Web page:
Release Date: Aug 7, 2015
Record label: Domino
Genre(s): Electronic, Pop/Rock, Alternative/Indie Rock, Club/Dance
Head here to submit your own review of this album. Sometimes a record comes along that slaps you so fucking hard in the face you'd have to be dead not to feel something for it. Even if you hated it, it has something that stalks your in mind at every distracted moment. Perhaps it's a turn of phrase, a juddering bounce in the rhythm, or a melody that longs to be finished and sang out loud.
All it takes is one minute for Georgia Barnes to introduce her wild ingenuity to the world. It’s not even a particularly appealing one - minding the unnecessary use of the word “Intro” to open a new chapter in her career after having collaborated with a slew of other musicians like Kate Tempest and Kwes, the bewildering track opens with an ambient choral sample before a choir of mirthful children cry her name with gleeful naïveté. Which could, in fact, reflect the playful manner in which she creates: her first solo outing is truly a labor of love, exploring a colorful array of sounds with childlike wonder.
Like other musical omnivores before her, Georgia is distilling the essence of music of the period. At times the resulting album makes clear her influences, but never to the point it wears out its welcome. Her self-titled debut on Domino calls to mind watershed records such as Mellow Gold by Beck and Kala by M.I.A. Albums that captured the mood and politics of the time, trapping its essence in amber.
On her debut album, inspired in part by her parents’ divorce, 21-year-old Brit school alumna and drummer-for-hire Georgia Barnes has created a constantly shifting soundtrack to modern London. At times bolshy and aggressive (the MIA-esque clatter of Move Systems; Be Ache’s “you’re making me the enemy” mantra), it proffers its own strand of UK hip-hop, weaving in post-punk, grime and airy R&B. There is also heartache bubbling under the surface, specifically on the pretty minimalism of highlight Heart Wrecking Animals.
Stepping into the spotlight after years of working as a session drummer, Georgia Barnes (daughter of Leftfield's Neil Barnes) introduces herself as a striking presence with her eponymous full-length debut. Her distinctly British style of experimental pop music features caustic, buzzing bass and jagged beats reminiscent of grime, as well as distorted vocals and acid techno synth lines. It's easy enough to compare her to M.I.A.
Reading Georgia Barnes’s CV could lead to a deflating “And what had you done by the time you were 21?”-style crisis of confidence. She has already played football for Arsenal and QPR, worked at Rough Trade, and now she’s about to release a debut album – all written, recorded and produced in her bedroom over a two-year period. With nods to hyperactive producers such as Rustie, it’s a collision of pop, grime and electronica that shows off MIA-esque magpie tendencies: Kombine, for instance, samples a Qawwali cassette tape she was given by a cab driver.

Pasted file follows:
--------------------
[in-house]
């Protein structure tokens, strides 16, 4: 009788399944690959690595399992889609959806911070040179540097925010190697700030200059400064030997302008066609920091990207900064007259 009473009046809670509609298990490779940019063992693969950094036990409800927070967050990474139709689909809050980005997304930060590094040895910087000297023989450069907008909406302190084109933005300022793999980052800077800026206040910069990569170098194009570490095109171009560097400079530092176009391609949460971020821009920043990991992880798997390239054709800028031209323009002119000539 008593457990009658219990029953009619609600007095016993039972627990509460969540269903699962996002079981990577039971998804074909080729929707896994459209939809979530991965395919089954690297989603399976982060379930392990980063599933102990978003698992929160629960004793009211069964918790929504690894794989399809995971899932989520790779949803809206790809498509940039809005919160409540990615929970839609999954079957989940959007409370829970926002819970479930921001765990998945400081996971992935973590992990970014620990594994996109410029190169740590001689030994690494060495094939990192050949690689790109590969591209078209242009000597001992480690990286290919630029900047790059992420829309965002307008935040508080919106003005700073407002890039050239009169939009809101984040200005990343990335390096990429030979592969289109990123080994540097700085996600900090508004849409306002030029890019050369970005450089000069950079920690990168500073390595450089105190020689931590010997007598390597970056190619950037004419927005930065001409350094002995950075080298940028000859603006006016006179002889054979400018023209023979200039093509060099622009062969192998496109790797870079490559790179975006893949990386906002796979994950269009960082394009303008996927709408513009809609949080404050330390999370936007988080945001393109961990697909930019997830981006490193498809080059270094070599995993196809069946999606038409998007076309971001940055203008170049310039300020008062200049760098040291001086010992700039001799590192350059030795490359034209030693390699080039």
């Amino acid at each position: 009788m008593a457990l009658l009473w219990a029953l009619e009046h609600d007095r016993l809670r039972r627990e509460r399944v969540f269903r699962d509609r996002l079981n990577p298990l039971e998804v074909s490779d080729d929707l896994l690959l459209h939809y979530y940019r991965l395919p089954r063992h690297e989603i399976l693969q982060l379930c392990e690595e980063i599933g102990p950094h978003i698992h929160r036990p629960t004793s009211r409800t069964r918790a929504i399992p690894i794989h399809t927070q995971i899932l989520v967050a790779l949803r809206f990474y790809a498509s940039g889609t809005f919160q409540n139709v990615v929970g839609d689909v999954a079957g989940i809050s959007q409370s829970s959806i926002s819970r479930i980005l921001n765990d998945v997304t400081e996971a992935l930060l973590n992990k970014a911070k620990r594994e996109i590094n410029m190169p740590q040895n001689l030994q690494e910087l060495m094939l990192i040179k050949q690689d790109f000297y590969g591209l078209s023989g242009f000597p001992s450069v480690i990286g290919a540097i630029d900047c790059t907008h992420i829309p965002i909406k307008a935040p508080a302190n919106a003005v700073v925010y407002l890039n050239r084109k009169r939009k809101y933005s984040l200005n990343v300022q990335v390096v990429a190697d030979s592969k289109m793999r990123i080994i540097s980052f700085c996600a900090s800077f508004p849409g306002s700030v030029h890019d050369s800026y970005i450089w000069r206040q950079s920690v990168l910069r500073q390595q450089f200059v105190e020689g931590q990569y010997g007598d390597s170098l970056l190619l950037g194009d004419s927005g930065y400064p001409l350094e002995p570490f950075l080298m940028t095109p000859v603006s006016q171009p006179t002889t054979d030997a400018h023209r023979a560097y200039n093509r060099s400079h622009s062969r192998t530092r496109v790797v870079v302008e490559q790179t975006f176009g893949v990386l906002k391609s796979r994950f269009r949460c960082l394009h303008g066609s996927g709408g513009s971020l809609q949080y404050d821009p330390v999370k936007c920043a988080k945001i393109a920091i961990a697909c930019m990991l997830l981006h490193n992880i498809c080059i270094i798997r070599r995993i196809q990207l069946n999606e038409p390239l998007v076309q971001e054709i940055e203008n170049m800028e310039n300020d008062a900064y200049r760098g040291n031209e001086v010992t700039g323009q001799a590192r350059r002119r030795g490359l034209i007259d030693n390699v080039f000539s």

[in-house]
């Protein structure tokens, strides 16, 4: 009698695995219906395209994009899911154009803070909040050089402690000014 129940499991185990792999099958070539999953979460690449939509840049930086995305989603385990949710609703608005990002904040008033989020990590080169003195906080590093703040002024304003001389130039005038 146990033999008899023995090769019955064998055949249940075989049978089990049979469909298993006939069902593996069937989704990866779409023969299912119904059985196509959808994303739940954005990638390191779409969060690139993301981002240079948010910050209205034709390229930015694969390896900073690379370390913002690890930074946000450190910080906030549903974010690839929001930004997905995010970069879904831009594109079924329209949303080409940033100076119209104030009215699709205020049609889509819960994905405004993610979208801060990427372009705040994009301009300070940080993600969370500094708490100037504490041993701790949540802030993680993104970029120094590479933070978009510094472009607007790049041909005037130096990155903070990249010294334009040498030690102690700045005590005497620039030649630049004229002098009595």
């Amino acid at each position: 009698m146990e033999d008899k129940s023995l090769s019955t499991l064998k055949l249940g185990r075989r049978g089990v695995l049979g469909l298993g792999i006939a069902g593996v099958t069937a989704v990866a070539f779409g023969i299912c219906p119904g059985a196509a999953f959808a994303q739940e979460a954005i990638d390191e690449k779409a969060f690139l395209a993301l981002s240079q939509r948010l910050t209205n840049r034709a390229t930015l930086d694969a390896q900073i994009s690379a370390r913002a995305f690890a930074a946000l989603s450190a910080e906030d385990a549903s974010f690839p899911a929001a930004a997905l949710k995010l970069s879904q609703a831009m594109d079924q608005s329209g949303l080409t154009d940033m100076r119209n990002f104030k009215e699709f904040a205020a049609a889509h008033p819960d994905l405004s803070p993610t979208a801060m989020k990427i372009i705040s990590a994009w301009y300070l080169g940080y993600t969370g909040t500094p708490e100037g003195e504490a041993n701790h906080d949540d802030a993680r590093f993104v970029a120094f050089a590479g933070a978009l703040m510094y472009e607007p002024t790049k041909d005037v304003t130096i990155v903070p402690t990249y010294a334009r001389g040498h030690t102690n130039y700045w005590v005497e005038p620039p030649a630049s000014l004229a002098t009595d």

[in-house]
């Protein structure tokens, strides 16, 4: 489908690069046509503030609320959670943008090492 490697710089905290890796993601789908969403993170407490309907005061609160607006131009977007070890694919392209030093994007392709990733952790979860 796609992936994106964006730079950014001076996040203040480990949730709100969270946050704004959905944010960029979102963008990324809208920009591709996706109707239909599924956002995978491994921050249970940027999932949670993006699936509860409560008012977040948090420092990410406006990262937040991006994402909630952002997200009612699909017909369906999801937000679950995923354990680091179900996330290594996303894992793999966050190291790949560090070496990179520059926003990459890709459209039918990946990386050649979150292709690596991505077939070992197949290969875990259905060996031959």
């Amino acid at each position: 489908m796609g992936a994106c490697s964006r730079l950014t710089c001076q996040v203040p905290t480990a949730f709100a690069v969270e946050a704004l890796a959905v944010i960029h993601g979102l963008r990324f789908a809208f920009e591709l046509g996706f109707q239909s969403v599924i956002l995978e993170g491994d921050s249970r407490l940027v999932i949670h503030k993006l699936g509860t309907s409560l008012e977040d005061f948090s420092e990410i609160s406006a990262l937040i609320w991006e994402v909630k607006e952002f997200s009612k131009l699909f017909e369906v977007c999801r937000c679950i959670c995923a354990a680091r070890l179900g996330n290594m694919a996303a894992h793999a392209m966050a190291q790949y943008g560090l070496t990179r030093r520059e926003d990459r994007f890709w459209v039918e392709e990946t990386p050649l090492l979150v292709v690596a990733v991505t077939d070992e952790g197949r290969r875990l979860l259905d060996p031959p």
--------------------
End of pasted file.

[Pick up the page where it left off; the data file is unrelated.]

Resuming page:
Her self-titled debut LP hadn't even dropped yet and 25-year-old British multi-instrumentalist, producer, and songwriter Georgia Barnes was already being touted as one to watch, earning comparisons to the likes of M.I.A., among others.With Georgia, a brisk slap in the face from a fresh and much-needed newcomer, she makes good on her early promise. It's quickly evident her debut is the product of a life spent fully submersed in the realm of music — at just 25, she's already played drums for names like Kwes and Micachu — and her prowess is heard on "Move Systems," easily one of the most striking first singles out there. Written, performed, and produced solely by the artist, Barnes' debut is a percussive gem saturated with guttural synths.
More than a decade after its first wave, grime continues to extend its tentacles further and deeper into the musical mainstream. The latest example is 21-year-old Londoner Georgia Barnes (or GEoRGiA, to give her name its proper stylisation), whose self-titled debut – a mix of inventive electro-futurism, propulsive tribal rhythms and singer-songwriterly intimacy – announces the arrival of a new post-grime pop auteur.Barnes – the daughter of Leftfield’s Neil Barnes – was formerly on the books of QPR and Arsenal Ladies and the sometime drummer with the likes of Kwes and Kate Tempest. She wrote and recorded every note of ‘Georgia’ in her home studio.
I’m seeing a trend emerge here. I’m about to tell you 'bout another singer/songwriter, again who’s written and produced her own work, again on a major label. Hmm. However, while Emilie Nicolas dabbled mostly in dainty shades of ivory, London-based artist Georgia slashes in broad strokes of maroon.
Just like the rest of us, musicians often take supporting roles before striking out into their careers. Sinkane learnt the ropes from within the session bands of Caribou and Yeasayer, Neneh Cherry’s solo career came after being in the touring band of The Slits, and next big thing CuckooLander rose from the ranks of Charli XCX’s band; its an endless list of cameos. Multi-instrumentalist and sonic purveyor Georgia Barnes, or GEoRGiA if you want to be correct and much more awkward, is stepping out of the force that is team Kate Tempest, and on this evidence this latest graduate from stage left position to the spotlight is likely to make a very successful transition.
A multi-instrumentalist best known for being Kate Tempest’s drummer, London, UK’s Georgia evokes a skittering, glazed-over slice of up-all-night club life on her moody, uneven debut. Bolstered by hip-hop flourishes and Yeezy levels of jarring distortion and discord, the young artist sounds raw, often oscillating between a tentative and assertive demeanour. She certainly has an ear for current production flavours when it comes to building layered rhythm tracks.